By The Editors of

Painted popular
Figuring perhaps the whole routine of blowing water out of the proboscis had gotten old, elephants at the Chiang Mai zoo in Bangkok, Thailand, have a new method of attracting peanut-toting patrons. Painted in black-and-white watercolor, the five local elephants now resemble the more famous residents at the Bangkok zoo. Ever since a new baby giant panda was born at the zoo, the panda family has received all the attention. The zoo even committed more than $500,000 to build a new snow palace for the new panda family.

Lot living
The housing bubble may have burst in California, but one small group of Angelinos has discovered the real estate nexus where affordability meets location. About 100 airline workers-pilots, flight attendants, and mechanics-have formed a colony of James Rockford–style trailer homes in a little-used parking lot at Los Angeles International Airport where the commute is short and the cost of parking a trailer in Lot B is just $60 a month. For many pilots with families as far away as Seattle, it saves them the hassle of renting an apartment with other pilots. The trailer park community of mostly pilots puts up with screaming jets overhead, but many find ways to compensate. Forty-year-old Alaska Airlines pilot Todd Swenson has installed a white noise device so he can sleep between flights amidst the din of jets.

Sea change
The People for the Ethical Treatment of Animals has offered to save a California state park slated for closure in the state’s budget crunch if and only if the state agrees to change the park name from Pescadero State Park to the PETA-chosen name, Sea Kitten State Beach. The name may be confusing, but it’s part of PETA’s new effort to re-brand fish as sea kittens. “Who could possibly want to put a hook through a sea kitten?” PETA asks on its website. The website claims that fish communication is “about the cutest thing ever.” Meanwhile, real kittens report fish (or sea kittens) to be tasty and delicious.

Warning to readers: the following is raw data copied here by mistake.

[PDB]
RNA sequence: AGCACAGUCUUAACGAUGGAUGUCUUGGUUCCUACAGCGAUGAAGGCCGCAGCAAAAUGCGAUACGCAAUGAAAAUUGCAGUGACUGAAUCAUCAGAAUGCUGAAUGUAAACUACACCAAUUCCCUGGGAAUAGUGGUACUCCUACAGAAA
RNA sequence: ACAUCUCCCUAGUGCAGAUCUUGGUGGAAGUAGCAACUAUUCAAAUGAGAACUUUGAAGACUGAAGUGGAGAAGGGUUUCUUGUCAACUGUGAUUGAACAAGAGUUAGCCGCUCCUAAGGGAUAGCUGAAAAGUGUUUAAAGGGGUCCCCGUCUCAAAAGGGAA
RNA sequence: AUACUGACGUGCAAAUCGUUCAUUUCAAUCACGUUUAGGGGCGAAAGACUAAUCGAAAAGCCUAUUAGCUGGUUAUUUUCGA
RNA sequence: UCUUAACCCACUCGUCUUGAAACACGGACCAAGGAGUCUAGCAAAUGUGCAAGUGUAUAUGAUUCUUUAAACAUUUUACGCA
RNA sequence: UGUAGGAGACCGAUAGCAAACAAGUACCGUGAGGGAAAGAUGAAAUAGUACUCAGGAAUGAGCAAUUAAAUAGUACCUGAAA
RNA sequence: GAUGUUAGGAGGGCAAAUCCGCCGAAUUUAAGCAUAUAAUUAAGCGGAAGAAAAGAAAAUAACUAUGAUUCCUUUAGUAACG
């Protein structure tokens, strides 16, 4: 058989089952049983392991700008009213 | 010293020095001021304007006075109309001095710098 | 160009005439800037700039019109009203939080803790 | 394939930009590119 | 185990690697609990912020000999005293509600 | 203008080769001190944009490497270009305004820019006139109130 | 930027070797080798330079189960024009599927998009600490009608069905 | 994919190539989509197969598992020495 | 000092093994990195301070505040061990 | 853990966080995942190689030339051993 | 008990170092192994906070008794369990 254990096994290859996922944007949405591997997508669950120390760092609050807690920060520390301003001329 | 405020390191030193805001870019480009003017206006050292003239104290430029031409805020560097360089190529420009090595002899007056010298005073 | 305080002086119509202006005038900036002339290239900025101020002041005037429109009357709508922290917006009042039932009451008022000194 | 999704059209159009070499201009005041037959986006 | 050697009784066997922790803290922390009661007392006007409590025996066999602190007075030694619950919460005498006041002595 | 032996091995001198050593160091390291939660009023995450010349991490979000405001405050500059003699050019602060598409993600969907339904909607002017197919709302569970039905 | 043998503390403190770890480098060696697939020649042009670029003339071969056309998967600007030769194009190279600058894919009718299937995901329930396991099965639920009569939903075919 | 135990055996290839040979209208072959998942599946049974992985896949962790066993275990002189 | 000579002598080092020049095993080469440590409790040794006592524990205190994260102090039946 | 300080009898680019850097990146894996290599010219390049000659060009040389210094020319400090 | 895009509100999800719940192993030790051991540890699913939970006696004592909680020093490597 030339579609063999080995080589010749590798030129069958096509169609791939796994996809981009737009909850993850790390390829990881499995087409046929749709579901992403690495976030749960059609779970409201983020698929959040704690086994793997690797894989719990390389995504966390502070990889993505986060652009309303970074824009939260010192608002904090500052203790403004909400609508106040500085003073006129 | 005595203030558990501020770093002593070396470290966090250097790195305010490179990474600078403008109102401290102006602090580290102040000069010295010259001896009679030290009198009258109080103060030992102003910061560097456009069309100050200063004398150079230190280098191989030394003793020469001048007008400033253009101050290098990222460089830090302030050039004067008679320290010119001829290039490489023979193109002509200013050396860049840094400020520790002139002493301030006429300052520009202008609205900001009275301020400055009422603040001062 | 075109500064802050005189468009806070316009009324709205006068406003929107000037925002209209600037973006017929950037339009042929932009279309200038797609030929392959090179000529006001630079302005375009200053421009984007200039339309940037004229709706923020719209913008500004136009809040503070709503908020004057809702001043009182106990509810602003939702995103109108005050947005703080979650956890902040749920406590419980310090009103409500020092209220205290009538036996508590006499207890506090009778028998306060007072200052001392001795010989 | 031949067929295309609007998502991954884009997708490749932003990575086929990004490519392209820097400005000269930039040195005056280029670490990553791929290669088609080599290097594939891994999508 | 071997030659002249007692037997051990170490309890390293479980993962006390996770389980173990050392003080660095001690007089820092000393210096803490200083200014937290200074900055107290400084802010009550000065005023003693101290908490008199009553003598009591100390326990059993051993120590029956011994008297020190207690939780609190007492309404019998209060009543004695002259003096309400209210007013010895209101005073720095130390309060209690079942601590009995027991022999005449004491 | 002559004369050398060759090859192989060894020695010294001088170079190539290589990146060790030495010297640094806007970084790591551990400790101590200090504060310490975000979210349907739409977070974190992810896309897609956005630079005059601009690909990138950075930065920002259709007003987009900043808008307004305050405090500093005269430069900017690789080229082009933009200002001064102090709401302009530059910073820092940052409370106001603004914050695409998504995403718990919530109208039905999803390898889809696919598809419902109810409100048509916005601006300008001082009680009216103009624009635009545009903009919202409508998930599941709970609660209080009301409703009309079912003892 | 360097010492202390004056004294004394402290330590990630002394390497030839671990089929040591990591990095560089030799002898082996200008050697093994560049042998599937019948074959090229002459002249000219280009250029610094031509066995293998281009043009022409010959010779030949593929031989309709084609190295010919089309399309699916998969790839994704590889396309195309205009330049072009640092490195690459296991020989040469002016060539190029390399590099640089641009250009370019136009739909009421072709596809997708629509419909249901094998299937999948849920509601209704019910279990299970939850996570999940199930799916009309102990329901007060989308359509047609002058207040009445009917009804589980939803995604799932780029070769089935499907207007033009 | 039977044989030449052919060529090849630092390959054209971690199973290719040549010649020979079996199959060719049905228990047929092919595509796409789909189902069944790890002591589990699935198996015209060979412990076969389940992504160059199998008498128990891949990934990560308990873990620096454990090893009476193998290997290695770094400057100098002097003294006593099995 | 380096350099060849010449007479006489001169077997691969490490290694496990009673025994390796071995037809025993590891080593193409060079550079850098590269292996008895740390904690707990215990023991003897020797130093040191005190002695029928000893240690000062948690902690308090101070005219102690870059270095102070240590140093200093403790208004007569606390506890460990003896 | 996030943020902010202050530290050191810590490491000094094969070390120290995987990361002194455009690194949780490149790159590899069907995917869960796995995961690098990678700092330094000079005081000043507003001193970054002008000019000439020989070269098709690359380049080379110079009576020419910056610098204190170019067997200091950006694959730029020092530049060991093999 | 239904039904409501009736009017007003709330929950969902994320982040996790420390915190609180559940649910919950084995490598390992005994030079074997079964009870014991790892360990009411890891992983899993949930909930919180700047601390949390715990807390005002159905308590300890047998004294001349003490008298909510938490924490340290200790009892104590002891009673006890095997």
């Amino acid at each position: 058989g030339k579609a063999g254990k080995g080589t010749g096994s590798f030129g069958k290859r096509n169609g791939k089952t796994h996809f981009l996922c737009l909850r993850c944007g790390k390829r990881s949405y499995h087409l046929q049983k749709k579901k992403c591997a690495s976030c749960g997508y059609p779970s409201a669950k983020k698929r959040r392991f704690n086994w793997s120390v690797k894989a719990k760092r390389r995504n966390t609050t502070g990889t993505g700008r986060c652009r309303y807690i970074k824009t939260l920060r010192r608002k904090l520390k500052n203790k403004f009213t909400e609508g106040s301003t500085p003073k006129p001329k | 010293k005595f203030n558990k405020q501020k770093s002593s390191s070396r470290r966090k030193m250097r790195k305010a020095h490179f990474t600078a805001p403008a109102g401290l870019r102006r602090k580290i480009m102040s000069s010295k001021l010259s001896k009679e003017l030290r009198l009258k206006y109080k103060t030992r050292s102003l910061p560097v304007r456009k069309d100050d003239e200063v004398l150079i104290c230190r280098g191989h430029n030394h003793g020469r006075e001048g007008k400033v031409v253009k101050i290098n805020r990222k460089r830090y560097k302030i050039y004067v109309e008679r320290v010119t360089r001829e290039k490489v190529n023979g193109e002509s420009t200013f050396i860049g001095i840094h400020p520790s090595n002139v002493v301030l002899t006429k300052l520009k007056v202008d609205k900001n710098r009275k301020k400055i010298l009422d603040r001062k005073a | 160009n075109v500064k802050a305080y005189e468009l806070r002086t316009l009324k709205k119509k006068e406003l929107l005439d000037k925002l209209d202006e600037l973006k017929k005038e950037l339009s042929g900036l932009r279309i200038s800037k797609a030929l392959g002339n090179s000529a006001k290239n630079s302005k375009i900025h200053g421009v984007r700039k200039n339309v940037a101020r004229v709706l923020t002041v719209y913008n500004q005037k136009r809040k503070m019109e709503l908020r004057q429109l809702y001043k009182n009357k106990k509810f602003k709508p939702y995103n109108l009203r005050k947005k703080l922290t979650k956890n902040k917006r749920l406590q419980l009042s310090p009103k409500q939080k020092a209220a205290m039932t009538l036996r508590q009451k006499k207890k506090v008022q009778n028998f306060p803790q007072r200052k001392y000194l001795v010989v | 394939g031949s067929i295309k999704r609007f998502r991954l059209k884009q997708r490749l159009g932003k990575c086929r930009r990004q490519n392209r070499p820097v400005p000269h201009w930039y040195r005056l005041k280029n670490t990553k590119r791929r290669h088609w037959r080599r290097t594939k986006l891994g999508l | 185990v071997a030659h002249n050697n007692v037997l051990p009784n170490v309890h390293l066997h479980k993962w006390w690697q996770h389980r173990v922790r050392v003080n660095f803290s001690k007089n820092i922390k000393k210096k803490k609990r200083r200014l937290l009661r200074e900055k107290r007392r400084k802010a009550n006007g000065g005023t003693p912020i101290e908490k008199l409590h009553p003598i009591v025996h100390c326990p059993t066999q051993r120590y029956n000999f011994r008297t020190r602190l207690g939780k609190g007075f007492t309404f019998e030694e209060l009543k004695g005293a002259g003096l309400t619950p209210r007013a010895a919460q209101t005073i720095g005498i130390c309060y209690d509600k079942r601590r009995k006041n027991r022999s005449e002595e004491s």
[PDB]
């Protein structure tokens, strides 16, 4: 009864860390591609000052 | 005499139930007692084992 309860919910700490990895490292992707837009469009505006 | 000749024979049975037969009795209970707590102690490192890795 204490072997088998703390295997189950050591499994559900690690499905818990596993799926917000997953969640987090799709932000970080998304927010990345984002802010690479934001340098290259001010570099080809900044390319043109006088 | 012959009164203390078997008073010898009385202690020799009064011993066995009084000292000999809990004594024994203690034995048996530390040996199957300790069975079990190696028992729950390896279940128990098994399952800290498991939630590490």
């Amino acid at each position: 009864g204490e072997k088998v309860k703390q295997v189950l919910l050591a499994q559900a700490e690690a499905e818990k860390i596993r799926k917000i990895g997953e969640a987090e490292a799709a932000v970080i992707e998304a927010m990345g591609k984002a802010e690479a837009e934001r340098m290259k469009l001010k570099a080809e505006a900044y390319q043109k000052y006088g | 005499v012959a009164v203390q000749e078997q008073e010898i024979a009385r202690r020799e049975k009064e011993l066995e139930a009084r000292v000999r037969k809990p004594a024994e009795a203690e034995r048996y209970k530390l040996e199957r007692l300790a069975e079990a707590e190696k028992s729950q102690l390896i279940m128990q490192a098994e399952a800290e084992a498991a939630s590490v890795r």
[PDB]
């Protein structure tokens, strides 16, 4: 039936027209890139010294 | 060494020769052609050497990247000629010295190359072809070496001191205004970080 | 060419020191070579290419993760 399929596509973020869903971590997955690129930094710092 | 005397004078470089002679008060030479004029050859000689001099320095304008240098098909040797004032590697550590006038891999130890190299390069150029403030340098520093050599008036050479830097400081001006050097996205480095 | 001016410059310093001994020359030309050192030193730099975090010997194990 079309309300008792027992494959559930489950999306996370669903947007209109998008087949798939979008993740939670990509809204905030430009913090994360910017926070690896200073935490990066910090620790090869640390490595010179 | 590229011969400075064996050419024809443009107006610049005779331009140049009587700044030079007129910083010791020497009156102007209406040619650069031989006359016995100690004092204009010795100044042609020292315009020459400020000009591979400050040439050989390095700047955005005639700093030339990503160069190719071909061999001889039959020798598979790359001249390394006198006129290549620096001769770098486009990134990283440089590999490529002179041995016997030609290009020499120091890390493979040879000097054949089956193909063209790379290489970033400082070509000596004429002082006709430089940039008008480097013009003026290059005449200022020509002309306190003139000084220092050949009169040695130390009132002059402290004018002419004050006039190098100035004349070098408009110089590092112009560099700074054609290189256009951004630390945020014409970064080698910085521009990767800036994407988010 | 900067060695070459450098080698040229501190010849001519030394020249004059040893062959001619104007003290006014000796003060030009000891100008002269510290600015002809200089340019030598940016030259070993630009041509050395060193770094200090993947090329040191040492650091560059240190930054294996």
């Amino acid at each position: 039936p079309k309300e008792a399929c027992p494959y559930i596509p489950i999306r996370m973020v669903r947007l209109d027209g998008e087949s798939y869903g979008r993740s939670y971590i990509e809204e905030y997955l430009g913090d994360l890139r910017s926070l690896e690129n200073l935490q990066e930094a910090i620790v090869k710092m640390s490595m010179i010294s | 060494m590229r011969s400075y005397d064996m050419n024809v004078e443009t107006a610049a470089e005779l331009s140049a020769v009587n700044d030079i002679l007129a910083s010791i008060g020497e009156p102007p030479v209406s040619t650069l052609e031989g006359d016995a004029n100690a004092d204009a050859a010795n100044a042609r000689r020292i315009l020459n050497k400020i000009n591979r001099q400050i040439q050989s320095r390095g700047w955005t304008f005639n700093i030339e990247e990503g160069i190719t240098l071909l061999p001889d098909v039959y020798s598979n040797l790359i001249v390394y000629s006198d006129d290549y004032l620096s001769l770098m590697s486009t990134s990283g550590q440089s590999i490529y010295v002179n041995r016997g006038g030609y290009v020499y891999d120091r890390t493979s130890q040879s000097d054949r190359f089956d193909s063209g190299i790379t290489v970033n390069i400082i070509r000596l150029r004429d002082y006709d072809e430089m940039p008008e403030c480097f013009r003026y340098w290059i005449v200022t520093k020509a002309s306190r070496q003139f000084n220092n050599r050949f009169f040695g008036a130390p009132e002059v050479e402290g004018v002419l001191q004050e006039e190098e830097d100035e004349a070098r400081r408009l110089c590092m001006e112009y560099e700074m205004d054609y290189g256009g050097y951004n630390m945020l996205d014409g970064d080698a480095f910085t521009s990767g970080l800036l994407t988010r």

Slow motion
When it comes to picking getaway vehicles, a quartet of British thieves may want to rethink their decision. Quiet, yes, but slow? The group boarded 16 boats under cover of darkness on July 3 in a boatyard outside of Cambridge, where they plundered expensive electronic gizmos like flat-screen televisions, generators, and a DVD player. During their getaway down the River Ouse in a slow-moving flat-bottomed boat, local police spotted the raiders with night-vision cameras. Due to the boat’s 3 mph top speed, the police quickly closed in and captured the thieves. Police report the quartet was caught not only with the electronics, but also with a quantity of booze and a captain’s hat. It’s good to know someone was in charge.